Holidaymakers are flocking to Dumaresq Dam for a cool dip, a picnic or a barbecue during the Christmas break.
With big plans for the dam on the horizon, The Express dropped in to see what people think of the changes coming in 2017.
Locals Sandy and Lydia Austin-Miner are regular visitors to the dam.
They said the fact that the dam had not been developed was it’s most attractive feature.
“It’s got nice bird life, you can take a nice walk or a swim,” Ms Austin-Miner said.
“It’s beautiful because it’s simple.”
Armidale resident Lachlan Cullen agrees.
“Where else can you come to a place like this and swim like this for free?” he said.
“It would be a real shame to see it commercialised.”
Armidale Regional Council endorsed their dam redevelopment master plan at the final council meeting of the year.
The plan will see campers return to the dam but also includes a number of major infrastructure projects.
Holiday cabins, a solar powered jetty cafe, and water-based activity hire are all in the pipeline.
Walking tracks, mountain bike trails, and barbecue facilities will also be developed.
Adrian Makepeace of Canberra grew up in Armidale and said it was about time the Council did something with the place.
“They should have done it years ago,” he said.
Mr Makepeace said his father Barry started the local sailing club at the dam in 1970.
“Back then there wasn’t much here,” he said.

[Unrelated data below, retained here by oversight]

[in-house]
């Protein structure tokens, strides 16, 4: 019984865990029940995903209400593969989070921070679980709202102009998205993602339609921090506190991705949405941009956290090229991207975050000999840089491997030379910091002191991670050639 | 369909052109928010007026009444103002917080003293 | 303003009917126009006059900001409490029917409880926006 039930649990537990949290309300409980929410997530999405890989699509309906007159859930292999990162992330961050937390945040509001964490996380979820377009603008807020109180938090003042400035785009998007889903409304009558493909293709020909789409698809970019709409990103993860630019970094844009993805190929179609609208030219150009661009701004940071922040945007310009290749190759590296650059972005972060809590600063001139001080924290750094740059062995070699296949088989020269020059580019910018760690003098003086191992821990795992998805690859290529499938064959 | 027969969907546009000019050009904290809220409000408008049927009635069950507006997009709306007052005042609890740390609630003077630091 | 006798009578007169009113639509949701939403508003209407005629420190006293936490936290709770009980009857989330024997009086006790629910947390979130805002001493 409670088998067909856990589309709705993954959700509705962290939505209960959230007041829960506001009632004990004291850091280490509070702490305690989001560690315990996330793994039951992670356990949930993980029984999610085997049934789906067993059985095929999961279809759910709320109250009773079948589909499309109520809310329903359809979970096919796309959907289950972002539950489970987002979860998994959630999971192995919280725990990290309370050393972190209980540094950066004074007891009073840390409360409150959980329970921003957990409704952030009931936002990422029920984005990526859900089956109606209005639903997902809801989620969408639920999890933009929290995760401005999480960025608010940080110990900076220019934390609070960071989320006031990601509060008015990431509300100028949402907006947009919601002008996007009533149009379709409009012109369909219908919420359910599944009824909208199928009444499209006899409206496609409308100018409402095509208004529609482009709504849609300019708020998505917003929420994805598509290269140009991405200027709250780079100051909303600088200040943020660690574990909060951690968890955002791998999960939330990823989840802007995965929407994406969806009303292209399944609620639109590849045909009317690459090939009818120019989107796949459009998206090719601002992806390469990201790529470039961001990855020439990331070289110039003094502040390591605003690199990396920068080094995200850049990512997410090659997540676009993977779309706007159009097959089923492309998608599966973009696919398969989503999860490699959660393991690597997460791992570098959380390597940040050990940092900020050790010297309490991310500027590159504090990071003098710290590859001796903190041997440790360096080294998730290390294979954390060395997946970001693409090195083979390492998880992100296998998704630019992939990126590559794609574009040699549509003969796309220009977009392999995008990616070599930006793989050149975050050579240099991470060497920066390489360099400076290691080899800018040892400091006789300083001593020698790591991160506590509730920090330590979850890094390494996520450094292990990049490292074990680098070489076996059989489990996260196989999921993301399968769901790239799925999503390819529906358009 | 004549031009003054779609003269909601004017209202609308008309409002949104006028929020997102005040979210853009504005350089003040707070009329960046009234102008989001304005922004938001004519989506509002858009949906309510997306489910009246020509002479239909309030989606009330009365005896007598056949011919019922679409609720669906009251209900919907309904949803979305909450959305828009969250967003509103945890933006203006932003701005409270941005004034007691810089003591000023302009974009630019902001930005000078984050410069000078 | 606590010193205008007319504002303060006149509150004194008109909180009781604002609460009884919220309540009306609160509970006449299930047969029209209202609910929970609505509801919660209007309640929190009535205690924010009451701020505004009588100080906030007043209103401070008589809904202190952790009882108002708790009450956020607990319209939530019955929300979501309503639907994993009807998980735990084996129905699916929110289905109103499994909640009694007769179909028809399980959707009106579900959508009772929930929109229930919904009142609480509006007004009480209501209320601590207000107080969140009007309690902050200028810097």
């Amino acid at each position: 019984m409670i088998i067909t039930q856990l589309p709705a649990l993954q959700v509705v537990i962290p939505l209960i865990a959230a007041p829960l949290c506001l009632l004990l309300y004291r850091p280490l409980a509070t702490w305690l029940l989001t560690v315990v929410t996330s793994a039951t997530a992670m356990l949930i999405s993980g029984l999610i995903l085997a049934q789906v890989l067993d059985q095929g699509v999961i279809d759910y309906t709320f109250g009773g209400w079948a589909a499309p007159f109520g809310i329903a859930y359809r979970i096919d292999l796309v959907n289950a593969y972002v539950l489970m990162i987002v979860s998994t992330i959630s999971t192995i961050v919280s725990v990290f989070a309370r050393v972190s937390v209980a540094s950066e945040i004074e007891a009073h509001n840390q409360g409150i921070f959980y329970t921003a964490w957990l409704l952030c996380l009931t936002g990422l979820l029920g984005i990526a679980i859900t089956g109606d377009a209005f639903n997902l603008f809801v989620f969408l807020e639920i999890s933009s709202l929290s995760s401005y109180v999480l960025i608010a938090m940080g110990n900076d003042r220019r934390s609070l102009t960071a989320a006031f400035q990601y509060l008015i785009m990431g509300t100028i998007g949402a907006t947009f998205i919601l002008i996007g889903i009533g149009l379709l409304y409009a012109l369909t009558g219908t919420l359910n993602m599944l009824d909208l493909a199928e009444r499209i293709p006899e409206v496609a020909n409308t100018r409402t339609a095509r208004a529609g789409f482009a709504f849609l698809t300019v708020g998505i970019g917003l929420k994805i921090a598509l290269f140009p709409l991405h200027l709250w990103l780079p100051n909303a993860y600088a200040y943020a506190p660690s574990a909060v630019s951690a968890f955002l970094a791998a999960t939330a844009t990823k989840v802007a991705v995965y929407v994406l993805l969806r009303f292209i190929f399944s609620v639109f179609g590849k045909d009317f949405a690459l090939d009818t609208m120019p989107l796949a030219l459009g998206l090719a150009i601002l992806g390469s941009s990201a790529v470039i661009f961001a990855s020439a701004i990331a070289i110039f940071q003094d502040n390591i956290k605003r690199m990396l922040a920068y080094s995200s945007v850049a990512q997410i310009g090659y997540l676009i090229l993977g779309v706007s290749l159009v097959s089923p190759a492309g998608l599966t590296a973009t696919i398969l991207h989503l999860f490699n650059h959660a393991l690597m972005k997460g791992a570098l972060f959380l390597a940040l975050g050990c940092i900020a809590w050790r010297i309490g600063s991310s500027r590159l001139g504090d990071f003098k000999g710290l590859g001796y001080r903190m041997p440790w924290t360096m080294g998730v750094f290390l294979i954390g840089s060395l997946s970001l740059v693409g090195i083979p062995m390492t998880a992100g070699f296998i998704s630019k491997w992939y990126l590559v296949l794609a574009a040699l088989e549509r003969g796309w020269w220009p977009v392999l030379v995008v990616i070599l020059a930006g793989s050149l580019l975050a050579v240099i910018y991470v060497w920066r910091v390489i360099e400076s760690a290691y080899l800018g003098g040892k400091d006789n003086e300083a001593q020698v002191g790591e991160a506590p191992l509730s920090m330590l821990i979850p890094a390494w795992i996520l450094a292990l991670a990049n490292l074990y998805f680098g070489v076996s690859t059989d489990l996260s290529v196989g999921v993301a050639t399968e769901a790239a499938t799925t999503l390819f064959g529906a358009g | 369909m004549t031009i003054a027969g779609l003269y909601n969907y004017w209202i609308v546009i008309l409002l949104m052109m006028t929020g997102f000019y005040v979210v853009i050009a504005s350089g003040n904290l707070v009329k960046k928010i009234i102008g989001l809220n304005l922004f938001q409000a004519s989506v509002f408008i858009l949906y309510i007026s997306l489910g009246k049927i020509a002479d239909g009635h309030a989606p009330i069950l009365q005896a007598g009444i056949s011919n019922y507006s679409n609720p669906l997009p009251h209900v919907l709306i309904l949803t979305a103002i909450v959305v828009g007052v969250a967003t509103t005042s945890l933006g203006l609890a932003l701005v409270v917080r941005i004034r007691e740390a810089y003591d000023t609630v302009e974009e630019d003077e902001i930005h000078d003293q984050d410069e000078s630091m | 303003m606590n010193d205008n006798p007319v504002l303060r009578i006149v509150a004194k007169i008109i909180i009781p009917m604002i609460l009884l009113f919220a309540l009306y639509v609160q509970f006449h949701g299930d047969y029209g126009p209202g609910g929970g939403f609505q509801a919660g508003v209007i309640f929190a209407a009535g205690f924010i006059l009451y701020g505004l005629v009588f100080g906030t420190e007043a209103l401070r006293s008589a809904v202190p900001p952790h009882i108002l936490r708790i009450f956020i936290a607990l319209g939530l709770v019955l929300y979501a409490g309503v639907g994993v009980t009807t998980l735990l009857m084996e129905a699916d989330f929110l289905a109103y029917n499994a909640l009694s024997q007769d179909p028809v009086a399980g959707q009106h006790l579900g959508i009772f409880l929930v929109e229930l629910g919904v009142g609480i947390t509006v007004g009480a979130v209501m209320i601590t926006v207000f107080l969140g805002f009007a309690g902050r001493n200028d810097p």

“And once the sailing club stopped coming here, the place really died.
“As long as it’s done properly, I think it's a great idea.
“Just as long as they keep the place clean - I’d hate to see any pollution out here.”
Matt Rowbottom of Uralla and his extended family make the trip out the dam every summer.
They think the changes to the area are a positive move.
“I think it's great,” Mr Rowbottom said.
The decision to expand the recreational side of the park also firms Council’s commitment to upgrading the Dam wall.
The Dumaresq Dam wall was identified as one of the highest priority dams in NSW in need of an upgrade.
The development will bring the wall up to ANCOLD standards
Tenders the wall project will be filled by July 2017.
And construction is expected to be completed in the following financial year.
Council received only six submissions on the master plan during the 42-day public exhibition period, mostly in favor of the project.
A council report says the key focus of the park is to offer non-structured activities that support and enhance tourism and economic growth in the area.
A new $138,000 toilet block will be the first priority followed by improvements to road access and parking.
Council currently has $340,000 allocated to the recreational area and about $3 million allocated for the wall upgrade.
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